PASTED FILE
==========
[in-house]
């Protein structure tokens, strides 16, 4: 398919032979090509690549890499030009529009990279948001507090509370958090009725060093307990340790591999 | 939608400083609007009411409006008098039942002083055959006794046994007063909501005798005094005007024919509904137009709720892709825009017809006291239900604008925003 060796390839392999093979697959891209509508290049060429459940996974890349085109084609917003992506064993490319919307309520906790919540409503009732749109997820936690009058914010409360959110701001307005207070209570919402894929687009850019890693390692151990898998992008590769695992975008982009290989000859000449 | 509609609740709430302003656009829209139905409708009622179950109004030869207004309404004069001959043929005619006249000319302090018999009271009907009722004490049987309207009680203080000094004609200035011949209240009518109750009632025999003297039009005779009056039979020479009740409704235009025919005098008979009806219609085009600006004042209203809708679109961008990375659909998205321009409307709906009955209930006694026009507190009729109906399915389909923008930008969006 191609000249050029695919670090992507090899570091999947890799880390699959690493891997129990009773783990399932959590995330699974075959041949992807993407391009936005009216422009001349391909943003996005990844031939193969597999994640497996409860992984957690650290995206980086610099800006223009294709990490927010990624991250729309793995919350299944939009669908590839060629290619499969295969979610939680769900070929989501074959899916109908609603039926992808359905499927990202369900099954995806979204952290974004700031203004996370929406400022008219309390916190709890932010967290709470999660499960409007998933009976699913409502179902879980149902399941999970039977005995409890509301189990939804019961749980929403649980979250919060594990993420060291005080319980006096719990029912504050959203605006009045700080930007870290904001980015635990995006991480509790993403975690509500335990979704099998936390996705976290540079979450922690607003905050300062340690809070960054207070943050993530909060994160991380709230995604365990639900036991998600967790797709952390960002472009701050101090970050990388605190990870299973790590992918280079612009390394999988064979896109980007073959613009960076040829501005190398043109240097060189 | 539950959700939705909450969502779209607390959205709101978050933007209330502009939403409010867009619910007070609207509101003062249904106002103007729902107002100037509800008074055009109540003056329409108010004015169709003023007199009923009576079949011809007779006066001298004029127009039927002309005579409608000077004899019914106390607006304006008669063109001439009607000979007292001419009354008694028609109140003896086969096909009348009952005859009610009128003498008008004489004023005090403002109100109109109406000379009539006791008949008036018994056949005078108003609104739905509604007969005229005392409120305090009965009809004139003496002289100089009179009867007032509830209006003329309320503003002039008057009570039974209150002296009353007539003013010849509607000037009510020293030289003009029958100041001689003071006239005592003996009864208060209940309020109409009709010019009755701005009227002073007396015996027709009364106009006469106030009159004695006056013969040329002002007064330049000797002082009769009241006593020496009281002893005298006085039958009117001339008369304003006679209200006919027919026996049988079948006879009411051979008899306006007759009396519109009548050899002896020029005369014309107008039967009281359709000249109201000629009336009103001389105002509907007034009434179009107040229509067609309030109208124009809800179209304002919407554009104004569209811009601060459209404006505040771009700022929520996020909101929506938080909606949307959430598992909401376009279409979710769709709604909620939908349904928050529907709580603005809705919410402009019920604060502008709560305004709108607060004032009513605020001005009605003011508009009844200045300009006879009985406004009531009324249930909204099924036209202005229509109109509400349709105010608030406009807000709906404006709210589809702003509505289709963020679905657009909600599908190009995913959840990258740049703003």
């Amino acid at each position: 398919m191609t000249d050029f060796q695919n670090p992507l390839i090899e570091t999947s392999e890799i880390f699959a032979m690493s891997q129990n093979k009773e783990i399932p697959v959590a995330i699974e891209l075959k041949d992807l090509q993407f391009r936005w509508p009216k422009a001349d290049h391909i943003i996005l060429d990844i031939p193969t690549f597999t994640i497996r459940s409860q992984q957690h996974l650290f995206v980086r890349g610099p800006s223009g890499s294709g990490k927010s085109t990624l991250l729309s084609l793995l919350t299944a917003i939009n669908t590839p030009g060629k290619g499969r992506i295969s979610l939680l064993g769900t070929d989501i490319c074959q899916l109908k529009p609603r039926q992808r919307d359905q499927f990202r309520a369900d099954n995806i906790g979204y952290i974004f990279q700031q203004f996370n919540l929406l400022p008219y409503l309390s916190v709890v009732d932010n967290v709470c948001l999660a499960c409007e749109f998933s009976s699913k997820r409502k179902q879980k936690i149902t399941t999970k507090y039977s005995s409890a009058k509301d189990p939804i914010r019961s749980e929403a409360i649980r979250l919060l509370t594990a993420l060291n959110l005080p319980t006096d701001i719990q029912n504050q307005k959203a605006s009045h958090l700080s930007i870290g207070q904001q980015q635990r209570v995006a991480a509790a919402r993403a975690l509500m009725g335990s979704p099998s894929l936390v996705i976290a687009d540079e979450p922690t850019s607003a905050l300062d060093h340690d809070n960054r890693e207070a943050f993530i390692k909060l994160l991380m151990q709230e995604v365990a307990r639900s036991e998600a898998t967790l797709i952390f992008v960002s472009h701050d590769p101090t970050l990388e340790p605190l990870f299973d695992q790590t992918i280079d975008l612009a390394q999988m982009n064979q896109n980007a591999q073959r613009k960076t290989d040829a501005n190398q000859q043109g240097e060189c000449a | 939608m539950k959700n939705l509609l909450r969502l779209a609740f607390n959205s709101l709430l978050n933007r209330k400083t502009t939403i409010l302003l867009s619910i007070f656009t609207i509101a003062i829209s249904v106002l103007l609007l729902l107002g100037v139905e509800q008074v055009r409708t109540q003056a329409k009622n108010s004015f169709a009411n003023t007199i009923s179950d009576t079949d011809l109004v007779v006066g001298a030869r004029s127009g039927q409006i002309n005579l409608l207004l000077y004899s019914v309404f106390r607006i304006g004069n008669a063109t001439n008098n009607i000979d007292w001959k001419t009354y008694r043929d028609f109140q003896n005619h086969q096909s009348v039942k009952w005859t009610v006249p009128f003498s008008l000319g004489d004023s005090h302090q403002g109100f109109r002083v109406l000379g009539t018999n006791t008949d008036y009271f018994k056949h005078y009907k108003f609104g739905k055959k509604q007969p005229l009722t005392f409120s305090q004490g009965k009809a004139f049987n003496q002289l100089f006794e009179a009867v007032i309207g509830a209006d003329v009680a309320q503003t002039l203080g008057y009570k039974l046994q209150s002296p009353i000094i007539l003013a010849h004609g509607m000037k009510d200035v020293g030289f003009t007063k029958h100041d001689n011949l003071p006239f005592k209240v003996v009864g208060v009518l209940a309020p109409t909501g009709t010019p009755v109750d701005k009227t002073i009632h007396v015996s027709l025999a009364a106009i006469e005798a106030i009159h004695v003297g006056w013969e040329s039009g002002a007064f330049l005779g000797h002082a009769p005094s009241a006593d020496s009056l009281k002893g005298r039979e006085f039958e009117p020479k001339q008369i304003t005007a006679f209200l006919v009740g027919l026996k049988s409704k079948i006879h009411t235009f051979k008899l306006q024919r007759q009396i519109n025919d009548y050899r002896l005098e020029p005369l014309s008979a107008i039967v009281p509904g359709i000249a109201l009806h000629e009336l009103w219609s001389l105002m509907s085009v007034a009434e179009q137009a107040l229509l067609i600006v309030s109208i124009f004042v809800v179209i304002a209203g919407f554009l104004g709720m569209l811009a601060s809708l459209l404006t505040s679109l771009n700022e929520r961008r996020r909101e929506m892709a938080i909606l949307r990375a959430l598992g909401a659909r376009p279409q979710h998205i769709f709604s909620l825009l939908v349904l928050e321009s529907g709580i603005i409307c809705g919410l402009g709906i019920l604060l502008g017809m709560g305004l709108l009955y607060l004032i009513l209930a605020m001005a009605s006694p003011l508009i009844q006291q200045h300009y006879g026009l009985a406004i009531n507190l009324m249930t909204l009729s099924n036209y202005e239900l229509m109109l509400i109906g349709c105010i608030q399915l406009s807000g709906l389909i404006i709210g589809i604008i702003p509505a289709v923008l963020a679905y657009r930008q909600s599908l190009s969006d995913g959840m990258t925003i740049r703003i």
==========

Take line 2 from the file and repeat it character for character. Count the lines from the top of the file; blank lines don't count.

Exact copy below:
């Protein structure tokens, strides 16, 4: 398919032979090509690549890499030009529009990279948001507090509370958090009725060093307990340790591999 | 939608400083609007009411409006008098039942002083055959006794046994007063909501005798005094005007024919509904137009709720892709825009017809006291239900604008925003 060796390839392999093979697959891209509508290049060429459940996974890349085109084609917003992506064993490319919307309520906790919540409503009732749109997820936690009058914010409360959110701001307005207070209570919402894929687009850019890693390692151990898998992008590769695992975008982009290989000859000449 | 509609609740709430302003656009829209139905409708009622179950109004030869207004309404004069001959043929005619006249000319302090018999009271009907009722004490049987309207009680203080000094004609200035011949209240009518109750009632025999003297039009005779009056039979020479009740409704235009025919005098008979009806219609085009600006004042209203809708679109961008990375659909998205321009409307709906009955209930006694026009507190009729109906399915389909923008930008969006 191609000249050029695919670090992507090899570091999947890799880390699959690493891997129990009773783990399932959590995330699974075959041949992807993407391009936005009216422009001349391909943003996005990844031939193969597999994640497996409860992984957690650290995206980086610099800006223009294709990490927010990624991250729309793995919350299944939009669908590839060629290619499969295969979610939680769900070929989501074959899916109908609603039926992808359905499927990202369900099954995806979204952290974004700031203004996370929406400022008219309390916190709890932010967290709470999660499960409007998933009976699913409502179902879980149902399941999970039977005995409890509301189990939804019961749980929403649980979250919060594990993420060291005080319980006096719990029912504050959203605006009045700080930007870290904001980015635990995006991480509790993403975690509500335990979704099998936390996705976290540079979450922690607003905050300062340690809070960054207070943050993530909060994160991380709230995604365990639900036991998600967790797709952390960002472009701050101090970050990388605190990870299973790590992918280079612009390394999988064979896109980007073959613009960076040829501005190398043109240097060189 | 539950959700939705909450969502779209607390959205709101978050933007209330502009939403409010867009619910007070609207509101003062249904106002103007729902107002100037509800008074055009109540003056329409108010004015169709003023007199009923009576079949011809007779006066001298004029127009039927002309005579409608000077004899019914106390607006304006008669063109001439009607000979007292001419009354008694028609109140003896086969096909009348009952005859009610009128003498008008004489004023005090403002109100109109109406000379009539006791008949008036018994056949005078108003609104739905509604007969005229005392409120305090009965009809004139003496002289100089009179009867007032509830209006003329309320503003002039008057009570039974209150002296009353007539003013010849509607000037009510020293030289003009029958100041001689003071006239005592003996009864208060209940309020109409009709010019009755701005009227002073007396015996027709009364106009006469106030009159004695006056013969040329002002007064330049000797002082009769009241006593020496009281002893005298006085039958009117001339008369304003006679209200006919027919026996049988079948006879009411051979008899306006007759009396519109009548050899002896020029005369014309107008039967009281359709000249109201000629009336009103001389105002509907007034009434179009107040229509067609309030109208124009809800179209304002919407554009104004569209811009601060459209404006505040771009700022929520996020909101929506938080909606949307959430598992909401376009279409979710769709709604909620939908349904928050529907709580603005809705919410402009019920604060502008709560305004709108607060004032009513605020001005009605003011508009009844200045300009006879009985406004009531009324249930909204099924036209202005229509109109509400349709105010608030406009807000709906404006709210589809702003509505289709963020679905657009909600599908190009995913959840990258740049703003």